Sacred Heart Church



The office D:4 carried out a complete renovation as well as a restructuring of the interior of the Herz Jesu Kirche in Tempelhof. The artistic design of the interior was done by the artist couple Lutzenberger and Lutzenberger. The single-nave church with side chapel (left of the nave), apse and bell tower was built in 1899 and is now a listed building. Built in historicism, it has both Gothic and Romanesque elements. Several Gothic winged altars (shrines) and Gothic statues can be found in the church's interior. The nave and the apse are glazed with modern mosaic windows.


Before the renovation

In the interior of the church, the formerly white painting had a dark grey hue. The plaster was cracked and cracks were partially running through the entire masonry (see picture 1). The furnishings were scattered around the room in a less than orderly fashion. In the outer area, damage to the plaster and cracks in the masonry could be inspected. There was also a clear need for renovation of windows and doors.


Remediation measures

At first the renovation work was carried out voluntarily by a member of the parish. After the health-related retirement, the D:4 office took over the management. The artist couple Lutzenberger and Lutzenberger took over the rearrangement of the furnishings and developed the colour concept of the interior walls. The furnishing concept was similar to the then still unknown constructional design. The electrical installation, lighting, sound system and the bell system were renewed. Outside, cracks and plaster were repaired and the windows, doors and exposed masonry were reworked. Altar, ambo and foot of the baptismal font were newly made by the stonemason Ole Meinecke.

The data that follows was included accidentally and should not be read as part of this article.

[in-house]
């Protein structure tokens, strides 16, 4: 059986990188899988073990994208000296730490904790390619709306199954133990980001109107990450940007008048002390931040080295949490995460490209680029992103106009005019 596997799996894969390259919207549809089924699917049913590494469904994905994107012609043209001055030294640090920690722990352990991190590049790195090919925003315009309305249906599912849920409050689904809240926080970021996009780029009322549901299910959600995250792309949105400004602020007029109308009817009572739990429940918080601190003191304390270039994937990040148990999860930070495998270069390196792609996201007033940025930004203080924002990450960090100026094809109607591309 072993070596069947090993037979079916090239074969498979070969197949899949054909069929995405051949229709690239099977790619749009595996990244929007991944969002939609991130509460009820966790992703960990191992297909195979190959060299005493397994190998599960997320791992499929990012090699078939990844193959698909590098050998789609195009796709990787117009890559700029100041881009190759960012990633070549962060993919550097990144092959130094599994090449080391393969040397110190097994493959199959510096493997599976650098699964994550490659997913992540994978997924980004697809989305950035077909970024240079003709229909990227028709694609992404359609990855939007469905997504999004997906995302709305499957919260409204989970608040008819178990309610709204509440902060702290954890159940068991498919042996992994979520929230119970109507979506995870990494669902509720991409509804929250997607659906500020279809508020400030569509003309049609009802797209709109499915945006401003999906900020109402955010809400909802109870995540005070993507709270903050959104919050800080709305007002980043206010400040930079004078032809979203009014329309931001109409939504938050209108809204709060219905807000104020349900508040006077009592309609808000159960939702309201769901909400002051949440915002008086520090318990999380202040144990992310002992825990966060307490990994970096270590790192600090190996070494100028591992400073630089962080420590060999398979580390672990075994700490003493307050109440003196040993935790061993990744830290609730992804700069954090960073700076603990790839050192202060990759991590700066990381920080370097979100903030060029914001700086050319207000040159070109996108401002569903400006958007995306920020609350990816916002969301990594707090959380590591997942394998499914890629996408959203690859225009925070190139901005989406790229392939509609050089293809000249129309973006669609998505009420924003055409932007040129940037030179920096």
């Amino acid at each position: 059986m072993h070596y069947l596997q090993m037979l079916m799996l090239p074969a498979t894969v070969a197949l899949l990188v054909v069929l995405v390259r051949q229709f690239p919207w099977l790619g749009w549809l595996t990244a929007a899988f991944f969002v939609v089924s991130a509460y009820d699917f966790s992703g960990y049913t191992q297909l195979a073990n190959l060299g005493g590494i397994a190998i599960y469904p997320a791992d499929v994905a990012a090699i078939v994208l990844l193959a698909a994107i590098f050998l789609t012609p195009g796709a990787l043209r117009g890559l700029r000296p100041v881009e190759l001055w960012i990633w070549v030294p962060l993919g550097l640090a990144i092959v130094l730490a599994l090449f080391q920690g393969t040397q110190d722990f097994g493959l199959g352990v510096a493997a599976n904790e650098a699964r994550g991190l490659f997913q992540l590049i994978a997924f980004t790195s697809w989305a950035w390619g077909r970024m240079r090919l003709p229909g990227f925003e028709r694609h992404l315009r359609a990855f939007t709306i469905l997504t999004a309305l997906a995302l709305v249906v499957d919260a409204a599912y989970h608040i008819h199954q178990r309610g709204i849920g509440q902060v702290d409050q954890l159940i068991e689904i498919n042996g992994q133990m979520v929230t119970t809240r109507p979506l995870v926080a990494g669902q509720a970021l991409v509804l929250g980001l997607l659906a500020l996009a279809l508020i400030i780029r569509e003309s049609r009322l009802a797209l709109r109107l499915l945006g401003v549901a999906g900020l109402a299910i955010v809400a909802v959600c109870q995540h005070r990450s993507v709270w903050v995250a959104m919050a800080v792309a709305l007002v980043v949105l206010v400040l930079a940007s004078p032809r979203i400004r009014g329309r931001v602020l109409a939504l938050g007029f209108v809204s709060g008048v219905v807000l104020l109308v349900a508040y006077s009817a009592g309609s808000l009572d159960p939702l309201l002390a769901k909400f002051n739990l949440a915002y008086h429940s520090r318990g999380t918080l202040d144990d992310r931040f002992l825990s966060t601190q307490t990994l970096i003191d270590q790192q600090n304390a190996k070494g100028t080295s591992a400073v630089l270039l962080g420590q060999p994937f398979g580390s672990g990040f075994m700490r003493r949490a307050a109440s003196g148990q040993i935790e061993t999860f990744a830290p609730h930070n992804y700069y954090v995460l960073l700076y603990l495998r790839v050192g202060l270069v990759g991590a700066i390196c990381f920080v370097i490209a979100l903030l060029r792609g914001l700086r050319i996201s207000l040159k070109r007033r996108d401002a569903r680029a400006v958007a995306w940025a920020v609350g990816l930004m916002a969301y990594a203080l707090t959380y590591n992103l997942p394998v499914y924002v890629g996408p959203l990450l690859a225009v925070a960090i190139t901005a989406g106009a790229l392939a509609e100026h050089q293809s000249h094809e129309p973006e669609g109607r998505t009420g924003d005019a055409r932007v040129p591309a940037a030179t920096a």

In the course of the renovation work, long construction delays occurred due to discrepancies with the monument protection authorities. In addition, during the construction phase new findings were made which led to a change in the planned renovation concept.
This included an assumption, which had arisen from research, that it would be possible to find historical states of painting. This was confirmed by the uncovering of a paint layer (see Fig. 6). In addition, the historical condition of the side chapel was uncovered by dismantling cassettes and fixtures and the restructuring of the use concept of the side chapel was readjusted.